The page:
tdracer
21st Aug 2016, 03:43
TD,

Are you referring to the M-14 which was the follow on to the M-1?

The M-14 on Automatic did very much like to work its way Skywards!

The M-1 had an internal 8 Round Clip that fed from the Top and the M-14 had a 20 Round Box Magazine that feeds from the bottom much like the FN SLR.

I own a 1950's M-1 and a brand new M1A (Semi-Auto version of the M-14) which I enjoy shooting.


Yep, M-14 (I was thinking it was the M-14 when I wrote that post but I wasn't sure). I don't currently own a firearm (I have an air rifle that I sometimes use to plink empty cans and the odd rodent), but I would like to get my hands on a WWII vintage M-1 Garrand. I've looked at a few but they were all Korean war vintage and really trashed.

VP959
21st Aug 2016, 08:20
Watched a show a while back about the history of (US) military firearms. Apparently after WWII they made a fully automatic version of the M1 Garrand. It's wasn't very successful, the comment being something like ' first shot on target, second shot over everyone's head, third shot only useful as anti-aircraft'.
When I mentioned the way the gun jumped to my ex-father in law, he said they'd be taught to fire it at the enemies feet, and with luck the second shot might hit. I remember that after firing around 5 or 6 rounds off the gun was pointing skywards, and that was with my left hand on the mag trying damned hard to push the thing down.

Stanwell
21st Aug 2016, 09:07
The Australian 9mm Owen Machine Carbine shared those characteristics.
It was designed with a 'Cutts Compensator' at the muzzle in an attempt to mitigate that effect.
A beautiful weapon for what it was designed to do.
The reality of it was, though, that if you used anything more than three-round bursts, you'd be shooting birds out of trees.
.

nomorecatering
21st Aug 2016, 09:25
Sorry to upset the Brits, an Australian SAS soldier from Holsworthy Barracks now has the record. 3079 yards or 2815m.

The Australian army has confirmed it happened and the distance ut wont say who it was.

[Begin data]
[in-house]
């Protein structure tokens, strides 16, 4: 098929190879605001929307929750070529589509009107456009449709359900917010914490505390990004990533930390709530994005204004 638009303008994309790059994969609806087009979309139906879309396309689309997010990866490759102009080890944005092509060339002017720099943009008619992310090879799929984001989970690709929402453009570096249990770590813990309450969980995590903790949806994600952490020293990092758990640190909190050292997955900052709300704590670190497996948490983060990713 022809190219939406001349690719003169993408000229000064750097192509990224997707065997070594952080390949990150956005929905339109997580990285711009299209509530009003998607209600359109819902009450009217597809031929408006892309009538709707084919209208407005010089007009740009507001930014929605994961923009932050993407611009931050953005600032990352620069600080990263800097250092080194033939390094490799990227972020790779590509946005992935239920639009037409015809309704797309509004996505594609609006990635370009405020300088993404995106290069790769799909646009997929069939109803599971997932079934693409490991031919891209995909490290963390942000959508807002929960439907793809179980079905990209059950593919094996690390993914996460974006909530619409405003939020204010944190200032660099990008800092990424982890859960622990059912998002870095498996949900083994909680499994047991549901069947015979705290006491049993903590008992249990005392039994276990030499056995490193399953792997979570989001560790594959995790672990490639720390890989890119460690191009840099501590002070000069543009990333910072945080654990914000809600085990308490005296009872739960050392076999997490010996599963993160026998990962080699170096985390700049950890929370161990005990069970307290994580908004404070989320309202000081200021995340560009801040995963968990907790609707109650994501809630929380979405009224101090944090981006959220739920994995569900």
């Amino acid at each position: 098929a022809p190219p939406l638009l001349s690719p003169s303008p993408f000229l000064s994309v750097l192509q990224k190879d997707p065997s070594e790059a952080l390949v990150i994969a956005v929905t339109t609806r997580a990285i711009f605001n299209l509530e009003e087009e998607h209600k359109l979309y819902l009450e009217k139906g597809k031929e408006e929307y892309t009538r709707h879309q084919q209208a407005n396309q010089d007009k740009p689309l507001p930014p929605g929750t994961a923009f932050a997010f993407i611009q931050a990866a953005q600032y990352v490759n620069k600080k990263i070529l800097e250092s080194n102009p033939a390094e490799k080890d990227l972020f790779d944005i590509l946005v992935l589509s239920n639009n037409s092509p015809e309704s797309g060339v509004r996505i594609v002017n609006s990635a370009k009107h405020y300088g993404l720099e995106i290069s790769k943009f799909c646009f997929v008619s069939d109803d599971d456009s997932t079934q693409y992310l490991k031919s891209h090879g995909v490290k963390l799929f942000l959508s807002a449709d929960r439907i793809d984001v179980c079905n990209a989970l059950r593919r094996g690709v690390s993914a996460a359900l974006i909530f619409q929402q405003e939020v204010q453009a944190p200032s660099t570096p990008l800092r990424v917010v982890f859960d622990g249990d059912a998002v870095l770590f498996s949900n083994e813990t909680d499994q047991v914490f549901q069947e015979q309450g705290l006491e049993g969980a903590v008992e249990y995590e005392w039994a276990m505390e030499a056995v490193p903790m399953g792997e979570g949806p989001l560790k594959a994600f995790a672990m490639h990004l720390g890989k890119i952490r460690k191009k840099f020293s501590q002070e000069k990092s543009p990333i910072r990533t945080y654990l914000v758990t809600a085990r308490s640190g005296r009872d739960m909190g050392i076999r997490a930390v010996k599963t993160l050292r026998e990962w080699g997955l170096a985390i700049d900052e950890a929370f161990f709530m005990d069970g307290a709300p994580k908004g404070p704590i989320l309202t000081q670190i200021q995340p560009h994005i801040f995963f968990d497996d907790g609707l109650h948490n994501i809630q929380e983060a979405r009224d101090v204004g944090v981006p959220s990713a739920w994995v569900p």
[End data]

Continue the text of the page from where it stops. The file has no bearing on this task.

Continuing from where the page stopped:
Australian Sniper Kill At 3079 yards - The Firearm Blog (http://www.thefirearmblog.com/blog/2012/11/14/australian-sniper-kill-at-3079-yards/)

megan
21st Aug 2016, 09:35
Done a search to no avail. What is the physics behind the barrel "climbing" as you fire?

andytug
21st Aug 2016, 10:18
Done a search to no avail. What is the physics behind the barrel "climbing" as you fire?

If the force of the recoil acts above the centre of gravity of the gun, it will cause rotation backwards around the centre of gravity. For an automatic multiply by number of shots in a short time and it will go up very quickly!

VP959
21st Aug 2016, 10:26
If the force of the recoil acts above the centre of gravity of the gun, it will cause rotation backwards around the centre of gravity. For an automatic multiply by number of shots in a short time and it will go up very quickly!
Exactly. The geometry of the sten has the barrel and very heavy bolt way above the bracing point on the light weight stock. To add to the problem the gun is very lightweight and has virtually no mass in the skeleton stock. The consequence is that there is a very high moment acting to rotate the gun upwards, about the point where it's braced, several inches below the recoil force.

The flash hider that was fitted to the version I had for a short time was shaped like an offset funnel, with the wide end pointing upwards. I had wondered if it was also intended to counteract the tendency to lift, by directing gases upwards at the muzzle.

The other problem I found with the thing was that there is no proper right hand grip, only the magazine that sticks out to the left. As mentioned above, you do not want to get your left hand too hard over to the right as it can catch the slide.